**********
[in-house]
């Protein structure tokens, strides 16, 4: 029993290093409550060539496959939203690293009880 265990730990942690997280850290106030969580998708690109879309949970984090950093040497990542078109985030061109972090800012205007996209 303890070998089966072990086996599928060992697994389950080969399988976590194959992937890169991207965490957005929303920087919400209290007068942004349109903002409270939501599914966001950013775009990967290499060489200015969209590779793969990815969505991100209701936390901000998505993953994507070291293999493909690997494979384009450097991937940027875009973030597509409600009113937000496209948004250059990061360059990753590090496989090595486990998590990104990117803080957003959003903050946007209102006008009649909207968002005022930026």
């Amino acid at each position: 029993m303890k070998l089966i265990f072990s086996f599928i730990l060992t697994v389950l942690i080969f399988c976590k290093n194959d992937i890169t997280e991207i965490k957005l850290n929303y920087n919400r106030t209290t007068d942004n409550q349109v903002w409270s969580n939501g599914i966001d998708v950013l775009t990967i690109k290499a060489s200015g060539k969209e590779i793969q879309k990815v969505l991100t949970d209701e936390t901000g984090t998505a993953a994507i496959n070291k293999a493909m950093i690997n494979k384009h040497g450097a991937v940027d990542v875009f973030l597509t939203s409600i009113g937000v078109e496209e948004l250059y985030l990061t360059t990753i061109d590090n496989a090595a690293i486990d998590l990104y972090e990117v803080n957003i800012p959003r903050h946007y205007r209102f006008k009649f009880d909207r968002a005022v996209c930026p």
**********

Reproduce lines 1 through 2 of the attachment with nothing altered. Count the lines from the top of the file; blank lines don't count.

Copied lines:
[in-house]
């Protein structure tokens, strides 16, 4: 029993290093409550060539496959939203690293009880 265990730990942690997280850290106030969580998708690109879309949970984090950093040497990542078109985030061109972090800012205007996209 303890070998089966072990086996599928060992697994389950080969399988976590194959992937890169991207965490957005929303920087919400209290007068942004349109903002409270939501599914966001950013775009990967290499060489200015969209590779793969990815969505991100209701936390901000998505993953994507070291293999493909690997494979384009450097991937940027875009973030597509409600009113937000496209948004250059990061360059990753590090496989090595486990998590990104990117803080957003959003903050946007209102006008009649909207968002005022930026």